Source: The Daily Review
“In which John Green returns for a dystopian new season of Crash Course Literature! We’re starting with George Orwell’s classic look at the totalitarian state that could be in post-war England. Winston Smith is under the eye of Big Brother, and making us think about surveillance, the role of government, and how language can play a huge part in repressive regimes.”
From Crash Course
Under George Orwell, 1984 is a dystopia where everything is in black and white and apparently rainbows don’t exist. You can have black or white, water or skim milk, thats it and no other choices. A very depressing state where it’s always dark with no light not even street lights or ever flashlights. Sounds like a world for only chronic depressives and bedwetting leftists who are only happy when they’re sad. Up is down, water is dry, rocks are soft, fire is cold, ice is hot, Catholics are Muslim, facts don’t even exist, let alone matter. Sort of sounds like Donald Trump’s head and state of mind. I was going to leave any Trump jokes and personal jokes out of this on Thanksgiving, but I changed my mind.
Part of Orwell 1984 is about big government, big brother, even though George Orwell was a Socialist and at least shared the goals of Democratic Socialists, but didn’t like communism. But he envisioned where everyone basically lived in a complete police state where Big Government always knew what everyone was doing and even talking to. See, in a communist state or a theocratic fascist state, there’s no such thing as privacy even, let alone a right to privacy and everyone is subjected to the police state where freedom and individualism are not allowed or even exist.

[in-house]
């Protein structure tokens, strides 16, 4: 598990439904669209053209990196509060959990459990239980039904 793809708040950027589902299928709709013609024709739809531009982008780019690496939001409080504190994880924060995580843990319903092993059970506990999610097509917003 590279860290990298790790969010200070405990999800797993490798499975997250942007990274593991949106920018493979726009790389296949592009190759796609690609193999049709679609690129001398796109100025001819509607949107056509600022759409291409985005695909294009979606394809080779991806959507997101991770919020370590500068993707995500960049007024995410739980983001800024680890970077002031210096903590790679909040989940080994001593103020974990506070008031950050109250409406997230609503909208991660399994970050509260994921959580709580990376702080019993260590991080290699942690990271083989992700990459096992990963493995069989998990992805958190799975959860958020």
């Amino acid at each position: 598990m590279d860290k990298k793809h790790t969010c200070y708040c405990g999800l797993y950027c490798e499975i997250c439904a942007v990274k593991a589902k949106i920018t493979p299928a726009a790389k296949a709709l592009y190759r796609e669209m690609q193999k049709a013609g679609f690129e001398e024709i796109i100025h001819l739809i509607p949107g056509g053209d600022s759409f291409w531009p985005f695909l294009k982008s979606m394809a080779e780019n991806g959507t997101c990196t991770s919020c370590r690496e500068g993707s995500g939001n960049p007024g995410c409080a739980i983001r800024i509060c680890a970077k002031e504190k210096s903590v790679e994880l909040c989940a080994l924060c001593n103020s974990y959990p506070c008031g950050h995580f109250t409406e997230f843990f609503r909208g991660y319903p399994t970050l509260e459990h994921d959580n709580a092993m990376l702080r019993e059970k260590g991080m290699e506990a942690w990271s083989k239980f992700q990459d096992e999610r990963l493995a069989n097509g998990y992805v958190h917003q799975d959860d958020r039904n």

Imagine doing time in a prison that is the size of a major country. Take North Korea, just to use as an example and you’ll know what a police state is like. One gigantic national prison where everyone in society is doing hard time. Talk about raising your kids in prison and if watch those famous prison shows on cable, you’ll know what I mean because they cover inmates who also have kids and women who’ve actually given birth in prison.
Orwell 1984 sounds like a great book for people who’ve swallowed jars of happy pills. Perhaps mistaking them from sleeping pills in an attempt to commit suicide and now have just shot themselves in the foot twice. They go from being chronically depressed to being too happy and never being able to go to bed because they’re so excited all the time about how awesome life is now for them and are given 1984 by a friend which brings them back down to earth from the Planet Galaxy or wherever. And now they’re back in the state of mind where they were before about how much life sucks. If I’m ever too happy which as a realist that will be one hell of a goal to try to accomplish, like trying to swim across the Atlantic Ocean with one arm and one leg, I might actually read Orwell 1984 at some point. Or just move to North Korea to see what life is like in a police state.